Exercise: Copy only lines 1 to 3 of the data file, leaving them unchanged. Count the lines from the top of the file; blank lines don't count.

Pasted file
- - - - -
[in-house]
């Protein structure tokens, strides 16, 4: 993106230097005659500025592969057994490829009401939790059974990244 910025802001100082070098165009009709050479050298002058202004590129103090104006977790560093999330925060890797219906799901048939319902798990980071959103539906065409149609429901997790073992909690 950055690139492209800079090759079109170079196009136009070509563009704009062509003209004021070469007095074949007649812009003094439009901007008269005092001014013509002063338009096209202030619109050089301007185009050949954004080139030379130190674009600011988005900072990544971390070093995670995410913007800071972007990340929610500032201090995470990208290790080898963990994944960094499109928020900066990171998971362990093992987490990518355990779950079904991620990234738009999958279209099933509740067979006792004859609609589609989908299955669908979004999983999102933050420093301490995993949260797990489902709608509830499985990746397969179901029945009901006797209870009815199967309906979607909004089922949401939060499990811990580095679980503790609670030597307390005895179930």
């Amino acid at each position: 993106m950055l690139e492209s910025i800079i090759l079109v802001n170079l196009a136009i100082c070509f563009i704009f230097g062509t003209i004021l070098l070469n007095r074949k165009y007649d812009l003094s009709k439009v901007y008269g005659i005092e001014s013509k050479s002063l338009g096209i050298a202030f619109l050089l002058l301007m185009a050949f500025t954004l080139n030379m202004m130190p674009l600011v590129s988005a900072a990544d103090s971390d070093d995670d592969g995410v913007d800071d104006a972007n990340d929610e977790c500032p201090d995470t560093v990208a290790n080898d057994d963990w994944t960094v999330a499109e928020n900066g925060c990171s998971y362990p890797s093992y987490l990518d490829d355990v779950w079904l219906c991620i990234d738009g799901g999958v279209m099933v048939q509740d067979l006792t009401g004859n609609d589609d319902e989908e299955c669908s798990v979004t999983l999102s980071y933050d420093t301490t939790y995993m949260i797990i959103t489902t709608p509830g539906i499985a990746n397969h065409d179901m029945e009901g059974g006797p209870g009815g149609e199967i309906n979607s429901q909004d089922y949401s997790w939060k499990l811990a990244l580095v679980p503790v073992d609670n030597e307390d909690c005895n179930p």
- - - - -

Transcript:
[in-house]
């Protein structure tokens, strides 16, 4: 993106230097005659500025592969057994490829009401939790059974990244 910025802001100082070098165009009709050479050298002058202004590129103090104006977790560093999330925060890797219906799901048939319902798990980071959103539906065409149609429901997790073992909690 950055690139492209800079090759079109170079196009136009070509563009704009062509003209004021070469007095074949007649812009003094439009901007008269005092001014013509002063338009096209202030619109050089301007185009050949954004080139030379130190674009600011988005900072990544971390070093995670995410913007800071972007990340929610500032201090995470990208290790080898963990994944960094499109928020900066990171998971362990093992987490990518355990779950079904991620990234738009999958279209099933509740067979006792004859609609589609989908299955669908979004999983999102933050420093301490995993949260797990489902709608509830499985990746397969179901029945009901006797209870009815199967309906979607909004089922949401939060499990811990580095679980503790609670030597307390005895179930």
């Amino acid at each position: 993106m950055l690139e492209s910025i800079i090759l079109v802001n170079l196009a136009i100082c070509f563009i704009f230097g062509t003209i004021l070098l070469n007095r074949k165009y007649d812009l003094s009709k439009v901007y008269g005659i005092e001014s013509k050479s002063l338009g096209i050298a202030f619109l050089l002058l301007m185009a050949f500025t954004l080139n030379m202004m130190p674009l600011v590129s988005a900072a990544d103090s971390d070093d995670d592969g995410v913007d800071d104006a972007n990340d929610e977790c500032p201090d995470t560093v990208a290790n080898d057994d963990w994944t960094v999330a499109e928020n900066g925060c990171s998971y362990p890797s093992y987490l990518d490829d355990v779950w079904l219906c991620i990234d738009g799901g999958v279209m099933v048939q509740d067979l006792t009401g004859n609609d589609d319902e989908e299955c669908s798990v979004t999983l999102s980071y933050d420093t301490t939790y995993m949260i797990i959103t489902t709608p509830g539906i499985a990746n397969h065409d179901m029945e009901g059974g006797p209870g009815g149609e199967i309906n979607s429901q909004d089922y949401s997790w939060k499990l811990a990244l580095v679980p503790v073992d609670n030597e307390d909690c005895n179930p």